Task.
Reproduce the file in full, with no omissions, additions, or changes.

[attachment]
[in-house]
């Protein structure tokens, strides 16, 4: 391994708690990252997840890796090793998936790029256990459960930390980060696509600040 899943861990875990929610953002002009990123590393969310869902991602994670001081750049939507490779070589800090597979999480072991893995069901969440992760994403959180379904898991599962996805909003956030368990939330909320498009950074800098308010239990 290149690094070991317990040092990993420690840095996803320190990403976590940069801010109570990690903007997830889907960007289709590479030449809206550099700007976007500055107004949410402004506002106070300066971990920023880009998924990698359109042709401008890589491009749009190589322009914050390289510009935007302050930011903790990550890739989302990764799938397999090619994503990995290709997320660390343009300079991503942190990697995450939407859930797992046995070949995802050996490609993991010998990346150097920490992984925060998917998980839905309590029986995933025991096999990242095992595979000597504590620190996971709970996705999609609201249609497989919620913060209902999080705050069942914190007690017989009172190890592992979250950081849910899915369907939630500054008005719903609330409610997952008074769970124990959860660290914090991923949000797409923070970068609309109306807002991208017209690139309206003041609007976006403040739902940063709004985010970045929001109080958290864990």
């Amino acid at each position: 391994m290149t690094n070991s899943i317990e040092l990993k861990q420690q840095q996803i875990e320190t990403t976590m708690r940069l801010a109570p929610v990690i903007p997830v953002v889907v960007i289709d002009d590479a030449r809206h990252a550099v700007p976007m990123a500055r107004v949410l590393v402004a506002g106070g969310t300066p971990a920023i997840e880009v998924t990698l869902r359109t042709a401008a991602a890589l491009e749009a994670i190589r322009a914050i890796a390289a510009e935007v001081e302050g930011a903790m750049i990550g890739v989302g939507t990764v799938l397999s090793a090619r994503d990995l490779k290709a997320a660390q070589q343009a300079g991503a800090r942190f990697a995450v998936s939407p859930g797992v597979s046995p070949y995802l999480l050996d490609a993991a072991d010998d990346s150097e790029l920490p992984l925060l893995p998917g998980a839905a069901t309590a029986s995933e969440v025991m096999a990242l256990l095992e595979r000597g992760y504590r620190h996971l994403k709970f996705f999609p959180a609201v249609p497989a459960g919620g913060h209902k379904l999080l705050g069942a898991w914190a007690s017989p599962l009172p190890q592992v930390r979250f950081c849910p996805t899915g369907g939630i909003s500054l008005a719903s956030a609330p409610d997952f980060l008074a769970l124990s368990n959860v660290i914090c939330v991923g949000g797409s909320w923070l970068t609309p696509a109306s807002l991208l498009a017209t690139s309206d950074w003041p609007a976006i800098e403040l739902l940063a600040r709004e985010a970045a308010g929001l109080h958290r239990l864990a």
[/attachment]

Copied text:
[in-house]
């Protein structure tokens, strides 16, 4: 391994708690990252997840890796090793998936790029256990459960930390980060696509600040 899943861990875990929610953002002009990123590393969310869902991602994670001081750049939507490779070589800090597979999480072991893995069901969440992760994403959180379904898991599962996805909003956030368990939330909320498009950074800098308010239990 290149690094070991317990040092990993420690840095996803320190990403976590940069801010109570990690903007997830889907960007289709590479030449809206550099700007976007500055107004949410402004506002106070300066971990920023880009998924990698359109042709401008890589491009749009190589322009914050390289510009935007302050930011903790990550890739989302990764799938397999090619994503990995290709997320660390343009300079991503942190990697995450939407859930797992046995070949995802050996490609993991010998990346150097920490992984925060998917998980839905309590029986995933025991096999990242095992595979000597504590620190996971709970996705999609609201249609497989919620913060209902999080705050069942914190007690017989009172190890592992979250950081849910899915369907939630500054008005719903609330409610997952008074769970124990959860660290914090991923949000797409923070970068609309109306807002991208017209690139309206003041609007976006403040739902940063709004985010970045929001109080958290864990």
């Amino acid at each position: 391994m290149t690094n070991s899943i317990e040092l990993k861990q420690q840095q996803i875990e320190t990403t976590m708690r940069l801010a109570p929610v990690i903007p997830v953002v889907v960007i289709d002009d590479a030449r809206h990252a550099v700007p976007m990123a500055r107004v949410l590393v402004a506002g106070g969310t300066p971990a920023i997840e880009v998924t990698l869902r359109t042709a401008a991602a890589l491009e749009a994670i190589r322009a914050i890796a390289a510009e935007v001081e302050g930011a903790m750049i990550g890739v989302g939507t990764v799938l397999s090793a090619r994503d990995l490779k290709a997320a660390q070589q343009a300079g991503a800090r942190f990697a995450v998936s939407p859930g797992v597979s046995p070949y995802l999480l050996d490609a993991a072991d010998d990346s150097e790029l920490p992984l925060l893995p998917g998980a839905a069901t309590a029986s995933e969440v025991m096999a990242l256990l095992e595979r000597g992760y504590r620190h996971l994403k709970f996705f999609p959180a609201v249609p497989a459960g919620g913060h209902k379904l999080l705050g069942a898991w914190a007690s017989p599962l009172p190890q592992v930390r979250f950081c849910p996805t899915g369907g939630i909003s500054l008005a719903s956030a609330p409610d997952f980060l008074a769970l124990s368990n959860v660290i914090c939330v991923g949000g797409s909320w923070l970068t609309p696509a109306s807002l991208l498009a017209t690139s309206d950074w003041p609007a976006i800098e403040l739902l940063a600040r709004e985010a970045a308010g929001l109080h958290r239990l864990a």